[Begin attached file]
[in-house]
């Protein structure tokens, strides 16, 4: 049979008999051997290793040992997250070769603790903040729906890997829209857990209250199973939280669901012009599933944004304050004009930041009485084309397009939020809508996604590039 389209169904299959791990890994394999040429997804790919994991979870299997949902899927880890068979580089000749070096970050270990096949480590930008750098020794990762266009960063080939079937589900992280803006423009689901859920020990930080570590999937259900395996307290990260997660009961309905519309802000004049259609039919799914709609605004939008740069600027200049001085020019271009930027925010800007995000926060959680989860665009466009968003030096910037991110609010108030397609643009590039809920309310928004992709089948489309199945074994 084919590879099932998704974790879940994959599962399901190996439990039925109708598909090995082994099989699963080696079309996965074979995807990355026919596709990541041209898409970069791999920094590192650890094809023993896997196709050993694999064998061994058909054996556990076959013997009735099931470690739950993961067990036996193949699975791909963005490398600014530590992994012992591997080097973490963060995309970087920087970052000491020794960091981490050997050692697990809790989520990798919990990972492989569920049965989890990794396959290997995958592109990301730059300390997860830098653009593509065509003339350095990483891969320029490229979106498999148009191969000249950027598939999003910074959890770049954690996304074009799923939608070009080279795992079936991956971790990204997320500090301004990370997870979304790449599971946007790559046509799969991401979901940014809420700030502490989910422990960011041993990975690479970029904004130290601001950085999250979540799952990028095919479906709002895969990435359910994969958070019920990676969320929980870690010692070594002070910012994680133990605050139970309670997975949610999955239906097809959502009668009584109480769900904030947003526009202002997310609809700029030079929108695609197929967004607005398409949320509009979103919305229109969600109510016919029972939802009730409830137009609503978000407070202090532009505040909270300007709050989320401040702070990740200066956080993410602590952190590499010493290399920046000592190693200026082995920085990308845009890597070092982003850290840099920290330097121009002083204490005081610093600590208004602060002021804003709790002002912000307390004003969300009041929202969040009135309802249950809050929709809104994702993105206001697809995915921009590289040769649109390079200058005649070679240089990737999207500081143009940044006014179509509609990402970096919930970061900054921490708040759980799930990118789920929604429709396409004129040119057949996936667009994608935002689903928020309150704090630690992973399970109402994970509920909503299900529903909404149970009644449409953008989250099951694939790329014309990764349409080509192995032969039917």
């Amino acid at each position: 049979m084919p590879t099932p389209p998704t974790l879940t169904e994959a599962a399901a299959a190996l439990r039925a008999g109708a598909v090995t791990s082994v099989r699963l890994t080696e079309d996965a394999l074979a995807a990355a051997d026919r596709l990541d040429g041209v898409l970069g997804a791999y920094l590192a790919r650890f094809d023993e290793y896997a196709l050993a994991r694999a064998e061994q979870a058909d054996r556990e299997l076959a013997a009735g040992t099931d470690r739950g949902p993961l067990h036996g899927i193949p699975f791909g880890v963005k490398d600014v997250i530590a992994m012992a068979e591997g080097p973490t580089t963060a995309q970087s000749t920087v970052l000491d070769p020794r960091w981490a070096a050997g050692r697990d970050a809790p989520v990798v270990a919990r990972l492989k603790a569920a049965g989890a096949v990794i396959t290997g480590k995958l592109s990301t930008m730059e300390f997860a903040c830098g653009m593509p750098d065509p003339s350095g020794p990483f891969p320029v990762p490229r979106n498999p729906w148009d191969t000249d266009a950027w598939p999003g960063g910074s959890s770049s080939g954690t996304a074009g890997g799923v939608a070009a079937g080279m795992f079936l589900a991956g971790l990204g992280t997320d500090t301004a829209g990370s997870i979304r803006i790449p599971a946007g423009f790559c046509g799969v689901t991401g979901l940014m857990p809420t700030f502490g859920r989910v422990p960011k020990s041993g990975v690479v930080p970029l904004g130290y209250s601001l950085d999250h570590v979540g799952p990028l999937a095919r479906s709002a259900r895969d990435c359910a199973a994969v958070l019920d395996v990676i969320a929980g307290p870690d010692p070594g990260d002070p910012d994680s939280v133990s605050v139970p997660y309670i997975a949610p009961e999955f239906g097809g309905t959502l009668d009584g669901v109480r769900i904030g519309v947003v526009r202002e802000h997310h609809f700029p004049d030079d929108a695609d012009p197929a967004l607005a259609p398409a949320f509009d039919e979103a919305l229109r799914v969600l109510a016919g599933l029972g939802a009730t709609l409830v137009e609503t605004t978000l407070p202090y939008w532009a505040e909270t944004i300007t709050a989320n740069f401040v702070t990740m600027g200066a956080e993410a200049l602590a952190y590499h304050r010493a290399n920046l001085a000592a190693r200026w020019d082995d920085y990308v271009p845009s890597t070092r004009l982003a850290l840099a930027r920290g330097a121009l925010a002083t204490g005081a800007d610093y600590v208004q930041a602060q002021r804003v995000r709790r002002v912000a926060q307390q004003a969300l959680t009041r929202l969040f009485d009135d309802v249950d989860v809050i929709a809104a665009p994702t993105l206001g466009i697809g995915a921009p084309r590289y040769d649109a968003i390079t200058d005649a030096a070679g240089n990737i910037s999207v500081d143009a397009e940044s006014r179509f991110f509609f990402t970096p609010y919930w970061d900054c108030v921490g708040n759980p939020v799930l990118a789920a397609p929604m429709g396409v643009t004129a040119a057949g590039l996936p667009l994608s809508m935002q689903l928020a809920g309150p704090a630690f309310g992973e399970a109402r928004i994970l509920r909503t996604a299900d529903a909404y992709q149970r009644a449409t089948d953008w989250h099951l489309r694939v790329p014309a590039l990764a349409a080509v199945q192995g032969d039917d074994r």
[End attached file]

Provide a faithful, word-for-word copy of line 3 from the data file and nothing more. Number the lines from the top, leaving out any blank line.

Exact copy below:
């Amino acid at each position: 049979m084919p590879t099932p389209p998704t974790l879940t169904e994959a599962a399901a299959a190996l439990r039925a008999g109708a598909v090995t791990s082994v099989r699963l890994t080696e079309d996965a394999l074979a995807a990355a051997d026919r596709l990541d040429g041209v898409l970069g997804a791999y920094l590192a790919r650890f094809d023993e290793y896997a196709l050993a994991r694999a064998e061994q979870a058909d054996r556990e299997l076959a013997a009735g040992t099931d470690r739950g949902p993961l067990h036996g899927i193949p699975f791909g880890v963005k490398d600014v997250i530590a992994m012992a068979e591997g080097p973490t580089t963060a995309q970087s000749t920087v970052l000491d070769p020794r960091w981490a070096a050997g050692r697990d970050a809790p989520v990798v270990a919990r990972l492989k603790a569920a049965g989890a096949v990794i396959t290997g480590k995958l592109s990301t930008m730059e300390f997860a903040c830098g653009m593509p750098d065509p003339s350095g020794p990483f891969p320029v990762p490229r979106n498999p729906w148009d191969t000249d266009a950027w598939p999003g960063g910074s959890s770049s080939g954690t996304a074009g890997g799923v939608a070009a079937g080279m795992f079936l589900a991956g971790l990204g992280t997320d500090t301004a829209g990370s997870i979304r803006i790449p599971a946007g423009f790559c046509g799969v689901t991401g979901l940014m857990p809420t700030f502490g859920r989910v422990p960011k020990s041993g990975v690479v930080p970029l904004g130290y209250s601001l950085d999250h570590v979540g799952p990028l999937a095919r479906s709002a259900r895969d990435c359910a199973a994969v958070l019920d395996v990676i969320a929980g307290p870690d010692p070594g990260d002070p910012d994680s939280v133990s605050v139970p997660y309670i997975a949610p009961e999955f239906g097809g309905t959502l009668d009584g669901v109480r769900i904030g519309v947003v526009r202002e802000h997310h609809f700029p004049d030079d929108a695609d012009p197929a967004l607005a259609p398409a949320f509009d039919e979103a919305l229109r799914v969600l109510a016919g599933l029972g939802a009730t709609l409830v137009e609503t605004t978000l407070p202090y939008w532009a505040e909270t944004i300007t709050a989320n740069f401040v702070t990740m600027g200066a956080e993410a200049l602590a952190y590499h304050r010493a290399n920046l001085a000592a190693r200026w020019d082995d920085y990308v271009p845009s890597t070092r004009l982003a850290l840099a930027r920290g330097a121009l925010a002083t204490g005081a800007d610093y600590v208004q930041a602060q002021r804003v995000r709790r002002v912000a926060q307390q004003a969300l959680t009041r929202l969040f009485d009135d309802v249950d989860v809050i929709a809104a665009p994702t993105l206001g466009i697809g995915a921009p084309r590289y040769d649109a968003i390079t200058d005649a030096a070679g240089n990737i910037s999207v500081d143009a397009e940044s006014r179509f991110f509609f990402t970096p609010y919930w970061d900054c108030v921490g708040n759980p939020v799930l990118a789920a397609p929604m429709g396409v643009t004129a040119a057949g590039l996936p667009l994608s809508m935002q689903l928020a809920g309150p704090a630690f309310g992973e399970a109402r928004i994970l509920r909503t996604a299900d529903a909404y992709q149970r009644a449409t089948d953008w989250h099951l489309r694939v790329p014309a590039l990764a349409a080509v199945q192995g032969d039917d074994r």